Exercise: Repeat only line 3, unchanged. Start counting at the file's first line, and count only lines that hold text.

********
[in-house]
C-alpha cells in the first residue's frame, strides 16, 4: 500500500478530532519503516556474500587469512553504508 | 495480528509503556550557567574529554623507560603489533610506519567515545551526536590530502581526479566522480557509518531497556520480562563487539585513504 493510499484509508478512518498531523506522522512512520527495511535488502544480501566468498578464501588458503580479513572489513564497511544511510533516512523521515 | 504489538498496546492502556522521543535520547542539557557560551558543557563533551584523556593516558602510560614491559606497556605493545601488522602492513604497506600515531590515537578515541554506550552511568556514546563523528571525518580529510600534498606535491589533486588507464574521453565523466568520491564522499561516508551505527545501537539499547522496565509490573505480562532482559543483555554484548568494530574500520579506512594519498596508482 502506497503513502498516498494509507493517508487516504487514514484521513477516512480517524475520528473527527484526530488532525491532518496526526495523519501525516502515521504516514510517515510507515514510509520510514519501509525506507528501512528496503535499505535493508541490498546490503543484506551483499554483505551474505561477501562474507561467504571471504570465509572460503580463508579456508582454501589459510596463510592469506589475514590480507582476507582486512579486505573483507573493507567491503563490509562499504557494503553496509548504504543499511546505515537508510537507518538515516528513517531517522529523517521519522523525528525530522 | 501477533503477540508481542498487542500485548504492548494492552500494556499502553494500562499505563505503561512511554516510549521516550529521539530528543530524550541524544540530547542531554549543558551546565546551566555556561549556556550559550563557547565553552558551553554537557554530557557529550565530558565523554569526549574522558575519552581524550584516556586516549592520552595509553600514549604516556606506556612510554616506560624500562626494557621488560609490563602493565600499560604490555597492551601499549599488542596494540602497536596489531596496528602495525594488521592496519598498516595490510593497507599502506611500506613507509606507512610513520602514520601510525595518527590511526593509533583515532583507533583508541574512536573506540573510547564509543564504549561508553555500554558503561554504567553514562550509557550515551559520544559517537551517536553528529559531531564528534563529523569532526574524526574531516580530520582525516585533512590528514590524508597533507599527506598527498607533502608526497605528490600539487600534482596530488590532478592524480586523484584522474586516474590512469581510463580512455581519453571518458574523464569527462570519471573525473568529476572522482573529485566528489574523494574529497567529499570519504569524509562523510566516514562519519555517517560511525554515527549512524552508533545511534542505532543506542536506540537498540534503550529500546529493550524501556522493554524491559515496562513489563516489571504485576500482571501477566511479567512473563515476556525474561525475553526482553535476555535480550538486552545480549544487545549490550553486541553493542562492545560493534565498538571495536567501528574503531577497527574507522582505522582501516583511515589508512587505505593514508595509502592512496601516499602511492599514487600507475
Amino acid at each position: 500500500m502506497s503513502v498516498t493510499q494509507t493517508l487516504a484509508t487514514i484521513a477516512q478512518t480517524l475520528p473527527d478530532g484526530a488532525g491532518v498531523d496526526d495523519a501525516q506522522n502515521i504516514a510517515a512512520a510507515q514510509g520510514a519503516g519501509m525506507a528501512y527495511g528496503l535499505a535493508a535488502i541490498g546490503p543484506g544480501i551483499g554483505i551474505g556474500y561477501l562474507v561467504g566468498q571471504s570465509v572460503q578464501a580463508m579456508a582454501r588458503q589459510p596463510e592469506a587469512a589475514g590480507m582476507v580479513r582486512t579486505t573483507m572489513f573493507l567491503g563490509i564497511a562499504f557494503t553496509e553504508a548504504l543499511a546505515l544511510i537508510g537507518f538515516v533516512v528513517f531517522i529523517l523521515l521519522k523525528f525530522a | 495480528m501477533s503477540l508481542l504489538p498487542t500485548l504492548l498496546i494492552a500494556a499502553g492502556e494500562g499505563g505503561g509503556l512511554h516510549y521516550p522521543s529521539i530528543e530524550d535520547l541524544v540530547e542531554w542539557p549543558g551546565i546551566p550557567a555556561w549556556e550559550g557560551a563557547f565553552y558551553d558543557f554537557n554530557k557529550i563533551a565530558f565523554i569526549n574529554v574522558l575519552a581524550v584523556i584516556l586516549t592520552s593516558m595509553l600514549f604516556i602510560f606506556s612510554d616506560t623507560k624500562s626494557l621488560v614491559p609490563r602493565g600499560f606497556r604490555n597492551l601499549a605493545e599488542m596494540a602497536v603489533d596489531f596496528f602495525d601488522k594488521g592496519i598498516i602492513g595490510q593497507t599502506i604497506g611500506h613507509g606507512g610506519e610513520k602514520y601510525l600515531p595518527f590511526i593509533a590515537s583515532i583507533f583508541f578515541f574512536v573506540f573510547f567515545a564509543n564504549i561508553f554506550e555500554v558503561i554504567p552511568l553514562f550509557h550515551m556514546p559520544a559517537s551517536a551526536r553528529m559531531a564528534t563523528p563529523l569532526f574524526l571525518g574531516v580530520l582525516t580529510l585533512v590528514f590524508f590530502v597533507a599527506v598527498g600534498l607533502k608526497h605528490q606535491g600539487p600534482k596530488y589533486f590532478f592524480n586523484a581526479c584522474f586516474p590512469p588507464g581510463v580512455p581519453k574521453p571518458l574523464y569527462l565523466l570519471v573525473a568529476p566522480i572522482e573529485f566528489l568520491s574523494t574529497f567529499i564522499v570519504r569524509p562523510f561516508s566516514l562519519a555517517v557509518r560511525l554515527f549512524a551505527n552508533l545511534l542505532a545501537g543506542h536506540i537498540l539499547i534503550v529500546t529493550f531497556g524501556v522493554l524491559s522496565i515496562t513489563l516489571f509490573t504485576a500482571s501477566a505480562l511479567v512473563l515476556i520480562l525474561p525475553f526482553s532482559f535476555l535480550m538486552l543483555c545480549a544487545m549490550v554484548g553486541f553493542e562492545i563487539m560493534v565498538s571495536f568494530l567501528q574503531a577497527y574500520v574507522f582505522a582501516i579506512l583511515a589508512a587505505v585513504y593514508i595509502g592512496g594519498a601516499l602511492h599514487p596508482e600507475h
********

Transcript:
Amino acid at each position: 500500500m502506497s503513502v498516498t493510499q494509507t493517508l487516504a484509508t487514514i484521513a477516512q478512518t480517524l475520528p473527527d478530532g484526530a488532525g491532518v498531523d496526526d495523519a501525516q506522522n502515521i504516514a510517515a512512520a510507515q514510509g520510514a519503516g519501509m525506507a528501512y527495511g528496503l535499505a535493508a535488502i541490498g546490503p543484506g544480501i551483499g554483505i551474505g556474500y561477501l562474507v561467504g566468498q571471504s570465509v572460503q578464501a580463508m579456508a582454501r588458503q589459510p596463510e592469506a587469512a589475514g590480507m582476507v580479513r582486512t579486505t573483507m572489513f573493507l567491503g563490509i564497511a562499504f557494503t553496509e553504508a548504504l543499511a546505515l544511510i537508510g537507518f538515516v533516512v528513517f531517522i529523517l523521515l521519522k523525528f525530522a | 495480528m501477533s503477540l508481542l504489538p498487542t500485548l504492548l498496546i494492552a500494556a499502553g492502556e494500562g499505563g505503561g509503556l512511554h516510549y521516550p522521543s529521539i530528543e530524550d535520547l541524544v540530547e542531554w542539557p549543558g551546565i546551566p550557567a555556561w549556556e550559550g557560551a563557547f565553552y558551553d558543557f554537557n554530557k557529550i563533551a565530558f565523554i569526549n574529554v574522558l575519552a581524550v584523556i584516556l586516549t592520552s593516558m595509553l600514549f604516556i602510560f606506556s612510554d616506560t623507560k624500562s626494557l621488560v614491559p609490563r602493565g600499560f606497556r604490555n597492551l601499549a605493545e599488542m596494540a602497536v603489533d596489531f596496528f602495525d601488522k594488521g592496519i598498516i602492513g595490510q593497507t599502506i604497506g611500506h613507509g606507512g610506519e610513520k602514520y601510525l600515531p595518527f590511526i593509533a590515537s583515532i583507533f583508541f578515541f574512536v573506540f573510547f567515545a564509543n564504549i561508553f554506550e555500554v558503561i554504567p552511568l553514562f550509557h550515551m556514546p559520544a559517537s551517536a551526536r553528529m559531531a564528534t563523528p563529523l569532526f574524526l571525518g574531516v580530520l582525516t580529510l585533512v590528514f590524508f590530502v597533507a599527506v598527498g600534498l607533502k608526497h605528490q606535491g600539487p600534482k596530488y589533486f590532478f592524480n586523484a581526479c584522474f586516474p590512469p588507464g581510463v580512455p581519453k574521453p571518458l574523464y569527462l565523466l570519471v573525473a568529476p566522480i572522482e573529485f566528489l568520491s574523494t574529497f567529499i564522499v570519504r569524509p562523510f561516508s566516514l562519519a555517517v557509518r560511525l554515527f549512524a551505527n552508533l545511534l542505532a545501537g543506542h536506540i537498540l539499547i534503550v529500546t529493550f531497556g524501556v522493554l524491559s522496565i515496562t513489563l516489571f509490573t504485576a500482571s501477566a505480562l511479567v512473563l515476556i520480562l525474561p525475553f526482553s532482559f535476555l535480550m538486552l543483555c545480549a544487545m549490550v554484548g553486541f553493542e562492545i563487539m560493534v565498538s571495536f568494530l567501528q574503531a577497527y574500520v574507522f582505522a582501516i579506512l583511515a589508512a587505505v585513504y593514508i595509502g592512496g594519498a601516499l602511492h599514487p596508482e600507475h